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"People are desperate and will try anything" - Hussein Omar's Story

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Hussein Omar grew up and started his career in Sudan before leaving in 1989 due to the instability in the region at the time. He has worked as an academic adviser for the Saudi embassy in London, then at the BBC, as well as the Al-Jazeera TV channel. He has been active in the field of human rights, joining Amnesty International and Africa Watch. He has lived in both London and Dubai and is now media consultant and producer for Middle Eastern TV shows. He sees himself as a campaigner, an academic, and a family man.

Hussein was raised in an agricultural, cotton-growing area of Sudan the size of the UK, which was  rife with malaria due to both crop irrigation and rainy seasons creating a richly fertile breeding ground for mosquitos. Childhood bouts of malaria struck on a monthly basis, affecting both him and his schoolfriends, and he saw many lives lost. “The region I grew up in was infested with malaria, we were all fighting it and I have had terrible experiences with it during my life,” he says. Sudan made great progress fighting malaria between 2000 and 2010 but in recent years progress has stalled.  One of the major challenges the country faces is the rise of insecticide resistance. Hussain adds: “Although there are advancements in medicine, it still poses a big threat.”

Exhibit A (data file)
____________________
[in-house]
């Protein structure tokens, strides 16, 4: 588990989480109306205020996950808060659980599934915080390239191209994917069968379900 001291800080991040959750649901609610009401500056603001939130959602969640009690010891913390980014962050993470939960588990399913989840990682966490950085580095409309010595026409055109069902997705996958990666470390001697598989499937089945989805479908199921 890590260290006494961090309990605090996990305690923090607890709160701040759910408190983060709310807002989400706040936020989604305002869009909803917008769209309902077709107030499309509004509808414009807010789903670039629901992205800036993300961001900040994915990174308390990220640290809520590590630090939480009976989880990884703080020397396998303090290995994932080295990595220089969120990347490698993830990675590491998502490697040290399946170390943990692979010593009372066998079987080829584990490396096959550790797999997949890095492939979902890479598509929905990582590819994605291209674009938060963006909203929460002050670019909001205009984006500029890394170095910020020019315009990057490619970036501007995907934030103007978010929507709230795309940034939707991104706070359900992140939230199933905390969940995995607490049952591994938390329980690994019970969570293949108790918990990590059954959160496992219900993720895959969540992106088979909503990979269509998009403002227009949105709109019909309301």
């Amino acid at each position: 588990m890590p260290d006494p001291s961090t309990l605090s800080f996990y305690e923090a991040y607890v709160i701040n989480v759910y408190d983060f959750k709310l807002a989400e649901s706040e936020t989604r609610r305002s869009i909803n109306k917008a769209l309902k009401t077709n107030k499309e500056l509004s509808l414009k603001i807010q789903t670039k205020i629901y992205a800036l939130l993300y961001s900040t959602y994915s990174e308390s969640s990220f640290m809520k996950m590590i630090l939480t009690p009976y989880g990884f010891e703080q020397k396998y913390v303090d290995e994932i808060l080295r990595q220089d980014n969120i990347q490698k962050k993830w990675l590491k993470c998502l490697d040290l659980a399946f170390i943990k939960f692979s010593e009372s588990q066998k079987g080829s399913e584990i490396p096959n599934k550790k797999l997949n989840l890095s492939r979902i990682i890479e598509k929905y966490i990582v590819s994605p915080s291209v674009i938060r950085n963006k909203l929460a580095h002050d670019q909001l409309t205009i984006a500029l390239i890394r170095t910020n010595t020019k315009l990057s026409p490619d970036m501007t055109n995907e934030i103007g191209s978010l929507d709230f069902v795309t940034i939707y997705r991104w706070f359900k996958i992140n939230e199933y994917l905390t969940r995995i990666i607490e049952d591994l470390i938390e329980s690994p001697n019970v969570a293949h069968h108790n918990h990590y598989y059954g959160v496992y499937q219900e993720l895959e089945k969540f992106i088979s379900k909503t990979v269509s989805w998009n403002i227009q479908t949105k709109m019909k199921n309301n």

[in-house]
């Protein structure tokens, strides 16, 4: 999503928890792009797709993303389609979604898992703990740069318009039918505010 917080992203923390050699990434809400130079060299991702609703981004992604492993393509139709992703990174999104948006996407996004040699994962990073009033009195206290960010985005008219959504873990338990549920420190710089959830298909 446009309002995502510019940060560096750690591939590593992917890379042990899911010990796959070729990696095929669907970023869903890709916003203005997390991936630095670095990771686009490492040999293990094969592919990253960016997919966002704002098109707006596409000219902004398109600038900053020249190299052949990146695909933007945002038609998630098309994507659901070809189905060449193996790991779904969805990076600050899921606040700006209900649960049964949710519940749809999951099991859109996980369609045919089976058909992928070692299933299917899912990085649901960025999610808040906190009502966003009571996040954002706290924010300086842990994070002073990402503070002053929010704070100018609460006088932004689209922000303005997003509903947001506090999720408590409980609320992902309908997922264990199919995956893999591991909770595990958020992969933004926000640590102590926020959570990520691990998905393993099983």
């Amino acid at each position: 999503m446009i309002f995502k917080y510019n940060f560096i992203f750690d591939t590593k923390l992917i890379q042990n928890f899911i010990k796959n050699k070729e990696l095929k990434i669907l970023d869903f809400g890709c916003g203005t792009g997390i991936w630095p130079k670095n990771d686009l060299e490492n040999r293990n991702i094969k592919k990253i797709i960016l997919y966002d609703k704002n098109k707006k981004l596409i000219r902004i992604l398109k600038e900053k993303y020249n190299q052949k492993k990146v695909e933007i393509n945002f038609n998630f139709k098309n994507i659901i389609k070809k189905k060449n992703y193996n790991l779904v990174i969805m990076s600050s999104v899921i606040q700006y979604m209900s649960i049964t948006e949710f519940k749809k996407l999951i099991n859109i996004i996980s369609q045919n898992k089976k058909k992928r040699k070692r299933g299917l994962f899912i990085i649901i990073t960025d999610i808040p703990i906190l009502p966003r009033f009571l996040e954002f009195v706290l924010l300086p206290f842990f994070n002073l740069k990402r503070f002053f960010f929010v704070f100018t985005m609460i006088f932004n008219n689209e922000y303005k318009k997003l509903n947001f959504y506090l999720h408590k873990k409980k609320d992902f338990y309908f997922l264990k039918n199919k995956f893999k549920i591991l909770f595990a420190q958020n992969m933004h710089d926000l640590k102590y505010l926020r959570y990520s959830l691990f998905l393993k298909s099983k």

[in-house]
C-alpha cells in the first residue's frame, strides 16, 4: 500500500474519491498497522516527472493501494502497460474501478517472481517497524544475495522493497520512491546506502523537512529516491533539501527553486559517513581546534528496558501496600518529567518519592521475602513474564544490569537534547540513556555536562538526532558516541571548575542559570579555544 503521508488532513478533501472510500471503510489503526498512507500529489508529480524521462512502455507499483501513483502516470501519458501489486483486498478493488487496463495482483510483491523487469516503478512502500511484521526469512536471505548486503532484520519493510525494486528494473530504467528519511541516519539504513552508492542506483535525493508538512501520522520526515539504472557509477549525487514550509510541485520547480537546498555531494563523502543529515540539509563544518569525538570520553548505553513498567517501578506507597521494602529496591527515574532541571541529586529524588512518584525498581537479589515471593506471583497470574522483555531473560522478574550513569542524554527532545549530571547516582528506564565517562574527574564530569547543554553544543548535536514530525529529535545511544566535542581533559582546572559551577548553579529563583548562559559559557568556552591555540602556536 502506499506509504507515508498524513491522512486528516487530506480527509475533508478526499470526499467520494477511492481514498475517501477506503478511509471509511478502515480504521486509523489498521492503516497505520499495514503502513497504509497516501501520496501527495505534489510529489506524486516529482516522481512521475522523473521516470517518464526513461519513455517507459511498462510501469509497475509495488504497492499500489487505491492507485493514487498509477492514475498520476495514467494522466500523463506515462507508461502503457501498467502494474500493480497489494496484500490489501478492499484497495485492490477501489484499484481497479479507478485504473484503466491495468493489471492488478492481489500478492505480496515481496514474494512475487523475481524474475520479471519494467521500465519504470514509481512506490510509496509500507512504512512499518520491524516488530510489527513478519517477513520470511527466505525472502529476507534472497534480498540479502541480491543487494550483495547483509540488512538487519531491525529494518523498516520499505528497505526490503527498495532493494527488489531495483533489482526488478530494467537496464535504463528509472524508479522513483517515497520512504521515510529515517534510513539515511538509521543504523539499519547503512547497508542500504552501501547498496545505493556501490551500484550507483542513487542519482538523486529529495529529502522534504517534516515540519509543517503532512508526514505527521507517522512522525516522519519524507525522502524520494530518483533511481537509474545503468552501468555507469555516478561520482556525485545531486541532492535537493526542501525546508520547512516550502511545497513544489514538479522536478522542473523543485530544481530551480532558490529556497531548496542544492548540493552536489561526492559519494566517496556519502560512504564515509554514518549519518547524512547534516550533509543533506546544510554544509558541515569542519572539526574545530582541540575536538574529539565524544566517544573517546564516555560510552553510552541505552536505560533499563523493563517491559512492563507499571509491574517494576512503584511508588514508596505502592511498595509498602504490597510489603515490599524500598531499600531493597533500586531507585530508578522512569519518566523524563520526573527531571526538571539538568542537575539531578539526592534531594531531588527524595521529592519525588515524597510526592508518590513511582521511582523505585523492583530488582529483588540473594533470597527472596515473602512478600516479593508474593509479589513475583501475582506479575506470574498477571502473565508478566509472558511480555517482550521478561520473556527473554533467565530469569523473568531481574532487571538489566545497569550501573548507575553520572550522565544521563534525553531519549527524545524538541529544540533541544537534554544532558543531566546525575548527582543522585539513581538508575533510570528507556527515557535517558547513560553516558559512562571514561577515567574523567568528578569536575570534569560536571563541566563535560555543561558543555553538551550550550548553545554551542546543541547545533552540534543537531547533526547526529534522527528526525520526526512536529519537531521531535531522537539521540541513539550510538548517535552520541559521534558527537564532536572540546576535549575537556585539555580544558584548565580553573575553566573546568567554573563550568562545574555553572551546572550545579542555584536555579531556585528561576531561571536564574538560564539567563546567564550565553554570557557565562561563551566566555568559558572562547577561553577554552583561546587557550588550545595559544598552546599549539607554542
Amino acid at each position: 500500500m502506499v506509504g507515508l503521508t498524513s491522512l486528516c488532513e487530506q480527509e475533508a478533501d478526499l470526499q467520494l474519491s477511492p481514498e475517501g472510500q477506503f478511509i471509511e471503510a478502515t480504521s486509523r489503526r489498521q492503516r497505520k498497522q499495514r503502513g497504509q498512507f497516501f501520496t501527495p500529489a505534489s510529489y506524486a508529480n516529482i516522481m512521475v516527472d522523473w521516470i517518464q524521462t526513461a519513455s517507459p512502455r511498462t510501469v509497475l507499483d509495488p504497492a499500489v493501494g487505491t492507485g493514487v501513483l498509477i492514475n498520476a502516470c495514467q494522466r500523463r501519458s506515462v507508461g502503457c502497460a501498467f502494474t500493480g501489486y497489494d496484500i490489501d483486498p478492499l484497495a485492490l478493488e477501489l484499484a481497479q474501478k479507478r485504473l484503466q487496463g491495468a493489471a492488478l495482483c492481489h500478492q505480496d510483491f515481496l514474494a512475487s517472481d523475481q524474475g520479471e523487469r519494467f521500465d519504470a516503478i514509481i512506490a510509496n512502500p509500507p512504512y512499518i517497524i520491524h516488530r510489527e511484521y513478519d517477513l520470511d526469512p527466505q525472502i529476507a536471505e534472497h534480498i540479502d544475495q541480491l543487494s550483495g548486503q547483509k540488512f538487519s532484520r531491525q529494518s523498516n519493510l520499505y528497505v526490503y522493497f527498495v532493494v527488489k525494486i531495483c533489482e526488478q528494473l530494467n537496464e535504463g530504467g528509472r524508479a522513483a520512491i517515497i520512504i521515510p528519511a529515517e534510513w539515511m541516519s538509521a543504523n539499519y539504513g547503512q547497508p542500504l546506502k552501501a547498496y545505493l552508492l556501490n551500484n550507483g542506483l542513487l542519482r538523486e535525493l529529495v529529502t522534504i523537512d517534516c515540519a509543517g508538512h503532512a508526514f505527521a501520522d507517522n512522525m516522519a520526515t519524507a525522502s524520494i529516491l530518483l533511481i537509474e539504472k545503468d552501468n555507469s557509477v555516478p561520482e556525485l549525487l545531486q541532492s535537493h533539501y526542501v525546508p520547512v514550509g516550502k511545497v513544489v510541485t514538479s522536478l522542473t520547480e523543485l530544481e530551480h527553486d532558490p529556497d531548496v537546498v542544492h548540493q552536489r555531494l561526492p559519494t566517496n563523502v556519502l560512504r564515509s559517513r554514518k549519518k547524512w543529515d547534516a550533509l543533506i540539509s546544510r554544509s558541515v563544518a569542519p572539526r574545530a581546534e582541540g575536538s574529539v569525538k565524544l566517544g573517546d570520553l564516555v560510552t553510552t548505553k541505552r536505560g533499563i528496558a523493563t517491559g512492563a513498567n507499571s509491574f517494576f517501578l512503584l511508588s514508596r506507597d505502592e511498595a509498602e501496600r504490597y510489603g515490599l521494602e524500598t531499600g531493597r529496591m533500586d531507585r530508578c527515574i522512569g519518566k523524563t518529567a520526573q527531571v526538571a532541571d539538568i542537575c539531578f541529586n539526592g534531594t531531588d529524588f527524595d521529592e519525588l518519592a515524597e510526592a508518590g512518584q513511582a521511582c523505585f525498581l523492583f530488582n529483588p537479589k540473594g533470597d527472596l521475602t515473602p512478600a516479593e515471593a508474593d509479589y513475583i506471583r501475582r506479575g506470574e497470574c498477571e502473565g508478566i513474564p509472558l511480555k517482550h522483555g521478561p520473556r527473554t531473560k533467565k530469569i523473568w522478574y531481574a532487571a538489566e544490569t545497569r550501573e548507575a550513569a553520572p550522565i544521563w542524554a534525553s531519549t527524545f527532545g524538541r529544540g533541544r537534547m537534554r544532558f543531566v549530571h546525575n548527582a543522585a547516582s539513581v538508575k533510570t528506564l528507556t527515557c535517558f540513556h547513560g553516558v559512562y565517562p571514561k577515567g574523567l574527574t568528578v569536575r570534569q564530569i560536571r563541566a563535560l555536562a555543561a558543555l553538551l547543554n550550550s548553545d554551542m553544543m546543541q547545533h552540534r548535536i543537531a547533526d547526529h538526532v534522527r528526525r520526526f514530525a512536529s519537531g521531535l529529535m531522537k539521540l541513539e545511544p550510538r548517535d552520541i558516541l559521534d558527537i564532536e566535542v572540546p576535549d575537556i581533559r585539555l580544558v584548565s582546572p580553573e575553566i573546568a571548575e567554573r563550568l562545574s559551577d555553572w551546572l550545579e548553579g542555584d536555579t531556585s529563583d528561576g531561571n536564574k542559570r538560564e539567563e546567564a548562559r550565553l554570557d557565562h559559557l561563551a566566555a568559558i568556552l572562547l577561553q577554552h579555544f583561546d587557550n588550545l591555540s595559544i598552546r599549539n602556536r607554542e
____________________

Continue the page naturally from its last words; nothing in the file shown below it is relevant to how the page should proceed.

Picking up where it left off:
He recalls one year when he suffered six malaria attacks within 12 months. “The experience is really horrible because once you have malaria, you can’t do anything, and recovery takes a long time. And it spreads even in urban centres because I think the sewage and lack of hygiene is worse. Somewhere in the world, a life is lost every two minutes to malaria, particularly among the young and vulnerable.

“It’s one thing getting the medication, but not everybody can afford it. And people are desperate and will try anything. In rural areas I have seen people boil bitter leaves or grapefruit shells which they then drink. And they take paracetamol alongside whatever other substances they can get their hands on to cope with the fever, headaches and aches.”

Hussein was encouraged when asked to lend a hand to the Malaria Must Die campaign and pleased to add his own first-hand account alongside the support of well-known inspirational people. “We need more money, more funds, more volunteers. We have to encourage governments for whom healthcare is sometimes not a priority. We need to put more pressure on leaders to provide more funds. We have a lot of volunteers willing to work for free, but they need more support.”


According to Malaria Consortium, approximately 95% of South Sudan is endemic of malaria, with high transmission in the country throughout the year. This means there are currently 2,300,000 people at risk of malaria across the country. Malaria accounts for 20-40% of all health facility visits, 30% of all hospital admissions, and is a leading cause of death. Malaria is the leading cause of illness and death in children under five years old in Southern Sudan and a common cause of absenteeism from school.